The natural biocontrol ability of chitosan should not be confused with the effects of fertilizers or pesticides upon plants or the environment. Chitosan active biopesticides represent a new tier of cost-effective biological control of crops for agriculture and horticulture.[12] The biocontrol mode of action of chitosan elicits natural innate defense responses within plant to resist insects, pathogens, and soil-borne diseases when applied to foliage or the soil.[13] Chitosan increases photosynthesis, promotes and enhances plant growth, stimulates nutrient uptake, increases germination and sprouting, and boosts plant vigor. When used as seed treatment or seed coating on cotton, corn, seed potatoes, soybeans, sugar beets, tomatoes, wheat and many other seeds, it elicits an innate immunity response in developing roots which destroys parasitic cyst nematodes without harming beneficial nematodes and organisms.[14][15]

Agricultural applications of chitosan can reduce environmental stress due to drought and soil deficiencies, strengthen seed vitality, improve stand quality, increase yields, and reduce fruit decay of vegetables, fruits and citrus crops .[16] Horticultural application of chitosan increases blooms and extends the life of cut flowers and Christmas trees. The US Forest Service has conducted research on chitosan to control pathogens in pine trees[17][18] and increase resin pitch outflow which resists pine beetle infestation.[19]

NASA life support GAP technology with untreated beans (left tube) and ODC chitosan biocontrol-treated beans (right tube) returned from the Mir space station aboard the space shuttle – September 1997

Chitosan has a rich history of being researched for applications in agriculture and horticulture dating back to the 1980s.[20] By 1989, chitosan salt solutions were applied to crops for improved freeze protection or to crop seed for seed priming.[21] Shortly thereafter, chitosan salt received the first ever biopesticide label from the EPA, then followed by other intellectual property applications.

Chitosan has been used to protect plants in space, as well, exemplified by NASA's experiment to protect adzuki beans grown aboard the space shuttle and Mir space station in 1997 (see photo left).[22] NASA results revealed chitosan induces increased growth (biomass) and pathogen resistance due to elevated levels of β-(1→3)-glucanase enzymes within plant cells. NASA confirmed chitosan elicits the same effect in plants on earth.[23]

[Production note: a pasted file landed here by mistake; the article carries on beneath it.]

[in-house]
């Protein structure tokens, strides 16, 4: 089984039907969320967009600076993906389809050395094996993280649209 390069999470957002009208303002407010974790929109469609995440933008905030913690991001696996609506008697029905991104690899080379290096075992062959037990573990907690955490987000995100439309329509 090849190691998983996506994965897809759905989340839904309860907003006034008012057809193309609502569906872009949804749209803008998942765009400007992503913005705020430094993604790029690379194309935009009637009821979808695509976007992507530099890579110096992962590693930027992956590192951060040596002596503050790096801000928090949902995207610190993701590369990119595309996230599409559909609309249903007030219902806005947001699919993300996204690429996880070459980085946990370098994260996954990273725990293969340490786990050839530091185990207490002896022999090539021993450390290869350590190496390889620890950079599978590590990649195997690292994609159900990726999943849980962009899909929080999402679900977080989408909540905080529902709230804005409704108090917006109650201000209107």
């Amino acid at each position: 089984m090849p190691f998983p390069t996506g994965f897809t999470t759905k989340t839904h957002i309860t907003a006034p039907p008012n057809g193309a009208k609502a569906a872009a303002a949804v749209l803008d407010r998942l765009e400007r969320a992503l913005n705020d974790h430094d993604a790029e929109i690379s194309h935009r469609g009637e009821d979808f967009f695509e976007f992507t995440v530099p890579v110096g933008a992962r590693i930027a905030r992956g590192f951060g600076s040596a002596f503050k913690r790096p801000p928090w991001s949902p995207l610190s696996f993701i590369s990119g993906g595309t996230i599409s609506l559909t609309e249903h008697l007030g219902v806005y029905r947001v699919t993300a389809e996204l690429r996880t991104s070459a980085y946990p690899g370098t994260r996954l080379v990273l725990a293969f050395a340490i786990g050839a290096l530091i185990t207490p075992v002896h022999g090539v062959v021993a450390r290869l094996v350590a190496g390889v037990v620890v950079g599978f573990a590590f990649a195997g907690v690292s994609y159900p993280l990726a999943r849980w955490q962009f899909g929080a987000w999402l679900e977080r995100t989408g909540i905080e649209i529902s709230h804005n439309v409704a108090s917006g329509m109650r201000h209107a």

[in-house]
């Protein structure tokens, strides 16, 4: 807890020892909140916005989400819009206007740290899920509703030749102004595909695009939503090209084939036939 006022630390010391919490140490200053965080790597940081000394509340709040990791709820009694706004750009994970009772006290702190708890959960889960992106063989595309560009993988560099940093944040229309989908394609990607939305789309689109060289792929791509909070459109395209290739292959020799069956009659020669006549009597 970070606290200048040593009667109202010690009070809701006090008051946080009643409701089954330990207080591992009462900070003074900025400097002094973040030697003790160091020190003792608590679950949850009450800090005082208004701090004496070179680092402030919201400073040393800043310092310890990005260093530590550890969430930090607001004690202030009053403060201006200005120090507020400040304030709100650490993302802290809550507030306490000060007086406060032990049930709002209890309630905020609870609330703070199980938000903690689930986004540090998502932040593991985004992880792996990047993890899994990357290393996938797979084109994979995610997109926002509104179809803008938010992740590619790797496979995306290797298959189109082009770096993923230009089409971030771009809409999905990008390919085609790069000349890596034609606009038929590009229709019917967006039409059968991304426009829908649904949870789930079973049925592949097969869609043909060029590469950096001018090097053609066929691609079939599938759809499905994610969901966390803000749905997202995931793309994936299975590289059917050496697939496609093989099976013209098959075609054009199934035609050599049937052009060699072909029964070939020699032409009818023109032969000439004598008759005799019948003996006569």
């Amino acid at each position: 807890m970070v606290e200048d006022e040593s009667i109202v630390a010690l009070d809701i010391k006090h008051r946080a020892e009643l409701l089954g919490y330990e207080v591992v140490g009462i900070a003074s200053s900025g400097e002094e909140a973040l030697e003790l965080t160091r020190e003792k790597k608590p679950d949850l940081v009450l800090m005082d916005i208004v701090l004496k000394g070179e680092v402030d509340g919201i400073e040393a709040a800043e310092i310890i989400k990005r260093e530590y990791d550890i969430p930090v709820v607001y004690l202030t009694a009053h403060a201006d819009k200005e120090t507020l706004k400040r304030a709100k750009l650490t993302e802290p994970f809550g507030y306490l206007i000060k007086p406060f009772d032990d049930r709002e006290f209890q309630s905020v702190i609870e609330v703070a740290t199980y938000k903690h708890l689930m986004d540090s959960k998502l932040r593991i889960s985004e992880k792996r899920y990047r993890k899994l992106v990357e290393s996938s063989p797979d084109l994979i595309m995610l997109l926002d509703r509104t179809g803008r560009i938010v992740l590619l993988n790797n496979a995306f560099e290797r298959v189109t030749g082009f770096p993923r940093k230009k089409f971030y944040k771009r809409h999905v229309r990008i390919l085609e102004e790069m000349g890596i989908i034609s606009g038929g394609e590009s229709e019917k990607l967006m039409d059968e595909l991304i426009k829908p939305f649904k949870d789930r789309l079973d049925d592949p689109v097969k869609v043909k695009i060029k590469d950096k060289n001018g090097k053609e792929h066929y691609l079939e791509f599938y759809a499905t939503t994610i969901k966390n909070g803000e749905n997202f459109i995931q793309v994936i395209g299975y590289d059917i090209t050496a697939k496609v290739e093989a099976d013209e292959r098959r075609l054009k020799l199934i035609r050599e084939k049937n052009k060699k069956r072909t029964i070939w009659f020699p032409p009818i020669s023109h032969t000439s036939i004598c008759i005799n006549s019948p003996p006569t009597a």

Nontoxic, low molecular weight chitosan polymer solutions appear to be safe enough for broad-spectrum agricultural and horticultural uses.[24][25] In 2008, the EPA approved natural broad-spectrum elicitor status for an ultralow molecular active ingredient of 0.25% chitosan.[26]

A natural chitosan elicitor solution for agriculture and horticultural uses was granted an amended label for foliar and irrigation applications by the EPA in 2009.[16] Given its low potential for toxicity and abundance in the natural environment, chitosan does not harm people, pets, wildlife, or the environment when used according to label directions.[27][28][29] The US Forest Service tested chitosan as an ecofriendly biopesticide to prearm pine trees to defend themselves against mountain pine beetles.


Chitosan can be used in hydrology as a part of a filtration process.[30] Chitosan causes the fine sediment particles to bind together, and is subsequently removed with the sediment during sand filtration. It also removes heavy minerals, dyes, and oils from the water.[30] As an additive in water filtration, chitosan combined with sand filtration removes up to 99% of turbidity.[31] Chitosan is among the biological adsorbents used for heavy metals removal without negative environmental impacts.[30]

In combination with bentonite, gelatin, silica gel, isinglass, or other fining agents, it is used to clarify wine, mead, and beer. Added late in the brewing process, chitosan improves flocculation, and removes yeast cells, fruit particles, and other detritus that cause hazy wine.[32]

Winemaking and fungal source chitosan[edit]

Chitosan has a long history for use as a fining agent in winemaking.[33][34] Fungal source chitosan has shown an increase in settling activity, reduction of oxidized polyphenolics in juice and wine, chelation and removal of copper (post-racking) and control of the spoilage yeast Brettanomyces. These products and uses are approved for European use by the EU and OIV standards.[35]

Biomedical uses[edit]

Chitosan's properties allow it to rapidly clot blood, and has recently gained approval in the United States[36] and Europe for use in bandages and other hemostatic agents.[37] Chitosan hemostatic products have been shown in testing by the U.S. Marine Corps to quickly stop bleeding and to reduce blood loss, and result in 100% survival of otherwise lethal arterial wounds in swine.[38] Chitosan hemostatic products reduce blood loss in comparison to gauze dressings and increase patient survival.[39] Chitosan hemostatic products have been sold to the U.S. Army and are currently used by the UK military. Both the US and UK have already used the bandages on the battlefields of Iraq and Afghanistan.[40] Chitosan is hypoallergenic and has natural antibacterial properties, which further support its use in field bandages.[41] Chitosan's hemostatic properties also allow it to reduce pain by blocking nerve endings.[42]